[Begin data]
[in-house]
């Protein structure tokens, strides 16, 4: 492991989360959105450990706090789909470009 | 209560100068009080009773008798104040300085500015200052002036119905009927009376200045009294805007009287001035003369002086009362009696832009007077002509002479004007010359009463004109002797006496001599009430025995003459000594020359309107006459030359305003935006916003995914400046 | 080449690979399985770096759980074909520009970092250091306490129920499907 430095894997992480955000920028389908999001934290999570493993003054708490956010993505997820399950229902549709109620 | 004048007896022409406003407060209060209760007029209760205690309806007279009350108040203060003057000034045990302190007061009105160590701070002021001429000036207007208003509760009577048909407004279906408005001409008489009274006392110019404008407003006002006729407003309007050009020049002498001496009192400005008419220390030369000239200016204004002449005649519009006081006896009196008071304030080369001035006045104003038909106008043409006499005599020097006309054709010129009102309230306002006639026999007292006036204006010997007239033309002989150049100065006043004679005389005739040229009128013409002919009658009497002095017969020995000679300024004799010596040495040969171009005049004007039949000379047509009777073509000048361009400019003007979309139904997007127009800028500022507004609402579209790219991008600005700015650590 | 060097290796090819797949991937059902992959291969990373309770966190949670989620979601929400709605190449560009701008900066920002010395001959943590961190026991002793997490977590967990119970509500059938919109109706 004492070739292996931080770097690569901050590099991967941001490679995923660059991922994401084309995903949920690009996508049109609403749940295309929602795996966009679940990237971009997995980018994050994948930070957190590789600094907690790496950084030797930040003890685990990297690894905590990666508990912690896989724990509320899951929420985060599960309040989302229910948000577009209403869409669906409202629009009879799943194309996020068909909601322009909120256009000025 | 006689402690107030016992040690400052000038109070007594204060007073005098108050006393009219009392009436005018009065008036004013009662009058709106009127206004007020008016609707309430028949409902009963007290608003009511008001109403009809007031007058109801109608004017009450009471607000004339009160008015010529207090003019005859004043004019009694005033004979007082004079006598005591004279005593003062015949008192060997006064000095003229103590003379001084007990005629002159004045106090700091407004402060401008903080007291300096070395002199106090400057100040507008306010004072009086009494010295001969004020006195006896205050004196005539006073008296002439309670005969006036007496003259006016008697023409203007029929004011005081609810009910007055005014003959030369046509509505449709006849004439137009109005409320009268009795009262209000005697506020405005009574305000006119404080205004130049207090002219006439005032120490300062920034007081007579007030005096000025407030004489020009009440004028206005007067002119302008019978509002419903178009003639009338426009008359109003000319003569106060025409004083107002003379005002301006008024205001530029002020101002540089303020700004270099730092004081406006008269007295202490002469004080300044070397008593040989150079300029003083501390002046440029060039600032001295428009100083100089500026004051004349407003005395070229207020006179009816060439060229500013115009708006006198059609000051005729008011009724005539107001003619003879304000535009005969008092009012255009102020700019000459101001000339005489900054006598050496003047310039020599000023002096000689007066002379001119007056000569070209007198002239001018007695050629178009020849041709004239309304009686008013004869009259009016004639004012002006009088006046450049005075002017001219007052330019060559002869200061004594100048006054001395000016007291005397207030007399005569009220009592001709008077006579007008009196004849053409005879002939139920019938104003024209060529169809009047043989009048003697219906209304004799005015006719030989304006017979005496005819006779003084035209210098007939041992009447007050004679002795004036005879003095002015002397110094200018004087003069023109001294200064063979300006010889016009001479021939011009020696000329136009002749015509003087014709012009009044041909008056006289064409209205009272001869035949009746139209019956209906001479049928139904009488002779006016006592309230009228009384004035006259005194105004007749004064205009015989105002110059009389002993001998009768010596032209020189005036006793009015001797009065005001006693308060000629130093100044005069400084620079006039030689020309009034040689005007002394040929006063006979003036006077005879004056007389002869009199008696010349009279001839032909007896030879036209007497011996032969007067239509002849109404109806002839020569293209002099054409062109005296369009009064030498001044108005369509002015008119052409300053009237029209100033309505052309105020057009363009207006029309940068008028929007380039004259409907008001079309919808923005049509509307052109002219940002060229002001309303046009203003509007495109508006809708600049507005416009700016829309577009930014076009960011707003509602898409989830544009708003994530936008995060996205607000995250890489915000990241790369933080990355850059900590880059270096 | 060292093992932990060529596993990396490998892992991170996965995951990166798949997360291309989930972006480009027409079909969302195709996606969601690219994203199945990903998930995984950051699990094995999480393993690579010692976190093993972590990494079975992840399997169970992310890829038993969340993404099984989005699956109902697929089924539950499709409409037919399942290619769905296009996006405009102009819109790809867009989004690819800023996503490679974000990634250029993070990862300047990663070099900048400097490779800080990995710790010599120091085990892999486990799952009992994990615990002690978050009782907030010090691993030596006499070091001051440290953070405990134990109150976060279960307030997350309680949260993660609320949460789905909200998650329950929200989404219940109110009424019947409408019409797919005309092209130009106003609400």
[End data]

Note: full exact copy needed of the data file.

[in-house]
């Protein structure tokens, strides 16, 4: 492991989360959105450990706090789909470009 | 209560100068009080009773008798104040300085500015200052002036119905009927009376200045009294805007009287001035003369002086009362009696832009007077002509002479004007010359009463004109002797006496001599009430025995003459000594020359309107006459030359305003935006916003995914400046 | 080449690979399985770096759980074909520009970092250091306490129920499907 430095894997992480955000920028389908999001934290999570493993003054708490956010993505997820399950229902549709109620 | 004048007896022409406003407060209060209760007029209760205690309806007279009350108040203060003057000034045990302190007061009105160590701070002021001429000036207007208003509760009577048909407004279906408005001409008489009274006392110019404008407003006002006729407003309007050009020049002498001496009192400005008419220390030369000239200016204004002449005649519009006081006896009196008071304030080369001035006045104003038909106008043409006499005599020097006309054709010129009102309230306002006639026999007292006036204006010997007239033309002989150049100065006043004679005389005739040229009128013409002919009658009497002095017969020995000679300024004799010596040495040969171009005049004007039949000379047509009777073509000048361009400019003007979309139904997007127009800028500022507004609402579209790219991008600005700015650590 | 060097290796090819797949991937059902992959291969990373309770966190949670989620979601929400709605190449560009701008900066920002010395001959943590961190026991002793997490977590967990119970509500059938919109109706 004492070739292996931080770097690569901050590099991967941001490679995923660059991922994401084309995903949920690009996508049109609403749940295309929602795996966009679940990237971009997995980018994050994948930070957190590789600094907690790496950084030797930040003890685990990297690894905590990666508990912690896989724990509320899951929420985060599960309040989302229910948000577009209403869409669906409202629009009879799943194309996020068909909601322009909120256009000025 | 006689402690107030016992040690400052000038109070007594204060007073005098108050006393009219009392009436005018009065008036004013009662009058709106009127206004007020008016609707309430028949409902009963007290608003009511008001109403009809007031007058109801109608004017009450009471607000004339009160008015010529207090003019005859004043004019009694005033004979007082004079006598005591004279005593003062015949008192060997006064000095003229103590003379001084007990005629002159004045106090700091407004402060401008903080007291300096070395002199106090400057100040507008306010004072009086009494010295001969004020006195006896205050004196005539006073008296002439309670005969006036007496003259006016008697023409203007029929004011005081609810009910007055005014003959030369046509509505449709006849004439137009109005409320009268009795009262209000005697506020405005009574305000006119404080205004130049207090002219006439005032120490300062920034007081007579007030005096000025407030004489020009009440004028206005007067002119302008019978509002419903178009003639009338426009008359109003000319003569106060025409004083107002003379005002301006008024205001530029002020101002540089303020700004270099730092004081406006008269007295202490002469004080300044070397008593040989150079300029003083501390002046440029060039600032001295428009100083100089500026004051004349407003005395070229207020006179009816060439060229500013115009708006006198059609000051005729008011009724005539107001003619003879304000535009005969008092009012255009102020700019000459101001000339005489900054006598050496003047310039020599000023002096000689007066002379001119007056000569070209007198002239001018007695050629178009020849041709004239309304009686008013004869009259009016004639004012002006009088006046450049005075002017001219007052330019060559002869200061004594100048006054001395000016007291005397207030007399005569009220009592001709008077006579007008009196004849053409005879002939139920019938104003024209060529169809009047043989009048003697219906209304004799005015006719030989304006017979005496005819006779003084035209210098007939041992009447007050004679002795004036005879003095002015002397110094200018004087003069023109001294200064063979300006010889016009001479021939011009020696000329136009002749015509003087014709012009009044041909008056006289064409209205009272001869035949009746139209019956209906001479049928139904009488002779006016006592309230009228009384004035006259005194105004007749004064205009015989105002110059009389002993001998009768010596032209020189005036006793009015001797009065005001006693308060000629130093100044005069400084620079006039030689020309009034040689005007002394040929006063006979003036006077005879004056007389002869009199008696010349009279001839032909007896030879036209007497011996032969007067239509002849109404109806002839020569293209002099054409062109005296369009009064030498001044108005369509002015008119052409300053009237029209100033309505052309105020057009363009207006029309940068008028929007380039004259409907008001079309919808923005049509509307052109002219940002060229002001309303046009203003509007495109508006809708600049507005416009700016829309577009930014076009960011707003509602898409989830544009708003994530936008995060996205607000995250890489915000990241790369933080990355850059900590880059270096 | 060292093992932990060529596993990396490998892992991170996965995951990166798949997360291309989930972006480009027409079909969302195709996606969601690219994203199945990903998930995984950051699990094995999480393993690579010692976190093993972590990494079975992840399997169970992310890829038993969340993404099984989005699956109902697929089924539950499709409409037919399942290619769905296009996006405009102009819109790809867009989004690819800023996503490679974000990634250029993070990862300047990663070099900048400097490779800080990995710790010599120091085990892999486990799952009992994990615990002690978050009782907030010090691993030596006499070091001051440290953070405990134990109150976060279960307030997350309680949260993660609320949460789905909200998650329950929200989404219940109110009424019947409408019409797919005309092209130009106003609400």